The Future of Imaging Part 5 - The Services and MPS Era

Virtulytix Thought Leadership Blog Series – Post 5

 From Typewriters to the Data Era. Service & Commoditization Era

 Ed Crowley, Virtulytix, Chief Thought Leader (CTO)

 In exploring the past – and future of the imaging industry, we have looked at the transition from scribes to mechanical devices (typewriters) to the impact era and most recently the ‘heyday' of the office imaging products, the page era. Through much of the industry's history, progress has been enabled through tangible products and by technology innovations in them to generate documents. It has been an amazing history of innovation with price performance levels increasing at fantastic rates, and features being incorporated at lower or no cost premiums (remember when duplex cost extra?). Of course, the evolution continues.

 At the same time, massive changes in the office environment have always been subject to influences from non-technology forces such as demographic shifts, adoption of new business models such as industrialized manufacturing, and general economic trends. During the most recent era of service and commoditization, changes in the industry were being heavily influenced by all of these factors.

The economic recession of 2008 had a massive impact on driving companies to focus on containing the cost of office equipment technology, accelerating the demand of Managed Print Services (MPS) and the appeal of its much-touted potential of saving up to 30% of a firms office printing and copying costs. The shift of the workforce from baby boomer to millennial dominance is changing the demand for print as the first generation to be raised on the internet, touch screens and mobile devices become the largest portion of the workforce. The millennial generation is the first generation to have the internet available from adolescence forward, in essence, to be ‘raised on the internet’.  Lastly, the shift from ‘transactional ownership’ to ‘pay for use’ is becoming a dominant business model trend.

All of these forces combined to drive two dominant themes during the last era – commoditization and servitization . Increasingly, customers perceive less differentiation between office imaging products as they increasingly offer a similar set of features and similar price performance points. In most cases, they have also far surpassed usage requirements. How often do you see a printer or MFD sitting in an office printing 2,000 or 3,000 pages a month when it is rated as a 50 ppm or greater device? Think about it.  As a 50-ppm device, the printer is capable of printing 480,000 pages a month if it was printing 8 hours a day, 5 days a week, for a full 4 weeks of the month. Data from our Page Volume Index (based on actual operating data for over 20,000 devices spread across a large number of end-customers) tells us that most are operating at below a 3,000 page a month average. That 3,000 pages per month only represent 1% of the capacity of a 50-ppm printer. You might say, that’s an unfair comparison – 50-ppm is not the typical office device. Okay – how about 20-ppm. That’s a pretty common performance point. And it equates to 192,000 pages per month at 100% capacity. Our 3,000 page per month usage only represents 2% of the capacity.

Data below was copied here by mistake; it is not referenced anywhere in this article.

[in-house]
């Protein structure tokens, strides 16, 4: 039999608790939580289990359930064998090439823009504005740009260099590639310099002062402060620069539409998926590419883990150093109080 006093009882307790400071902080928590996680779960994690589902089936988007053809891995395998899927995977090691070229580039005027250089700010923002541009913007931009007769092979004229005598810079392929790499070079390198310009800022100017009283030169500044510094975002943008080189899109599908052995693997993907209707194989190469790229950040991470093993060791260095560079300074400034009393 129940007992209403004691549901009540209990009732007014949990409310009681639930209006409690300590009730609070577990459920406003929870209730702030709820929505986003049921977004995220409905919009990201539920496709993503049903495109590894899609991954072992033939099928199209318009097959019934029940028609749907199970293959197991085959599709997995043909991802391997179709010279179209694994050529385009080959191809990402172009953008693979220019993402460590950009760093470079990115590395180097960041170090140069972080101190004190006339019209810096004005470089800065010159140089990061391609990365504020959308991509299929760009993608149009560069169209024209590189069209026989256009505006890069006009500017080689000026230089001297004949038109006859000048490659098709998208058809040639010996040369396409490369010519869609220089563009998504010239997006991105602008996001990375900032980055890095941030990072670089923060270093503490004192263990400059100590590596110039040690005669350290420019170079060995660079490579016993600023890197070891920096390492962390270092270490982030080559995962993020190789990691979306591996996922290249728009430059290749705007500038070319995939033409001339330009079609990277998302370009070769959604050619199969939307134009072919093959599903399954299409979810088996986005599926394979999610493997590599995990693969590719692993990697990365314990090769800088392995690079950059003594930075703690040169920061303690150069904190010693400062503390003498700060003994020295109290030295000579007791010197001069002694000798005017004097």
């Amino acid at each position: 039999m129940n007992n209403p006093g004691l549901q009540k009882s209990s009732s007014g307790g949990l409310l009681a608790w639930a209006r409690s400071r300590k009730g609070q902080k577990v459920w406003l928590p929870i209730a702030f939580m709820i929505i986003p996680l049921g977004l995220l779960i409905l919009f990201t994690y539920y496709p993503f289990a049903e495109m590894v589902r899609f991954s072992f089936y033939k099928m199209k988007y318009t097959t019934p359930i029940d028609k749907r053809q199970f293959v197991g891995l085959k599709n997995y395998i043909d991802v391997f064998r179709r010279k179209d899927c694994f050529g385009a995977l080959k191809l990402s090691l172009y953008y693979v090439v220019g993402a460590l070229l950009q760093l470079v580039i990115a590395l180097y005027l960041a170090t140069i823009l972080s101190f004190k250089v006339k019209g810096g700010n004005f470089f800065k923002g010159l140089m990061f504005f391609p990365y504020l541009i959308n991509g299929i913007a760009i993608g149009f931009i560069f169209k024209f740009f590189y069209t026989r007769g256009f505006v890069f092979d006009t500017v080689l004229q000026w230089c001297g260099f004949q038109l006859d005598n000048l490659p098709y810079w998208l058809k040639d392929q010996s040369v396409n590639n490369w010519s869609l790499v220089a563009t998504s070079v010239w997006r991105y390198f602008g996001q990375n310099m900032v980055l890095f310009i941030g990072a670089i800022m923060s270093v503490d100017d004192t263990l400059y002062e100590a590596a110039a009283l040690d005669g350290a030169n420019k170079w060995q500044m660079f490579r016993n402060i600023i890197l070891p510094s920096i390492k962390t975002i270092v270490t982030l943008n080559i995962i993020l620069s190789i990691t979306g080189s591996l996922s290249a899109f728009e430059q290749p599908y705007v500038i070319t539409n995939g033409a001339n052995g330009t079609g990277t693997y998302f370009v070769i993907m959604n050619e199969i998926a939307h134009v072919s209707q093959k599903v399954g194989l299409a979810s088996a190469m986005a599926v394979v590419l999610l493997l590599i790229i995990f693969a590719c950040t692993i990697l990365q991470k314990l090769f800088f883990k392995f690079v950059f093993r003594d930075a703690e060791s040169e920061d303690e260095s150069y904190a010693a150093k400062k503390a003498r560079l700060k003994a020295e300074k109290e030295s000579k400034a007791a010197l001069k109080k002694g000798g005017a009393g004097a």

The point is, most products offer far more performance and, in most cases, capabilities than any customer ever uses. Customers are beginning to realize this. As a result, the plethora of features thrown at the customers is met with a steady yawn. As someone who spent over 20 years of their life as an office products product manager at major manufacturers, this fact of life really hurts. But it is the reality with its reflection in the steady decline of hardware prices as vendors increasingly rely on price leadership to win customers. This is what drives commoditization and the reality is that relying on product feature differentiation commoditization not only is here to stay but will only get worse.

 At the same time, vendors are attempting to move to services to add value and drive revenue from usage versus using a transactional sale model. This has been achieved with varying degrees of success by different resellers and manufacturers. Lexmark attempted to shift to a services-led model with a high software-based value add component but was unable to successfully merge its software and hardware-driven business models. Xerox has led in services for years (one could argue they began with services when they introduced the cost per copy concept in the '60s) but has been struggling in more recent years to show results that can keep their investor base happy.  Some resellers such as M2 in Europe and EO Johnson in the USA have made impressive strides in offering services as a core business model for engaging customers. However, a large portion of the market still struggles to move beyond a cost-per-copy arrangement to offering true management of the customers fleet, a core basic concept of MPS.

 And this leads us to where the industry is evolving now – the data era.  This is where things really start to get interesting. In our upcoming webinar, I will be discussing what this next era looks like, how things are changing, and "what's next".  So, click here (LINK) to sign up for our webinar on Thursday, March 28 at 10:00 am EDT.

 I encourage you to share your thoughts and opinions on the industry’s journey through the Virtulytix website blog, the Virtulytix LinkedIn site or the LinkedIn discussion group at Imaging Industry Transformation.

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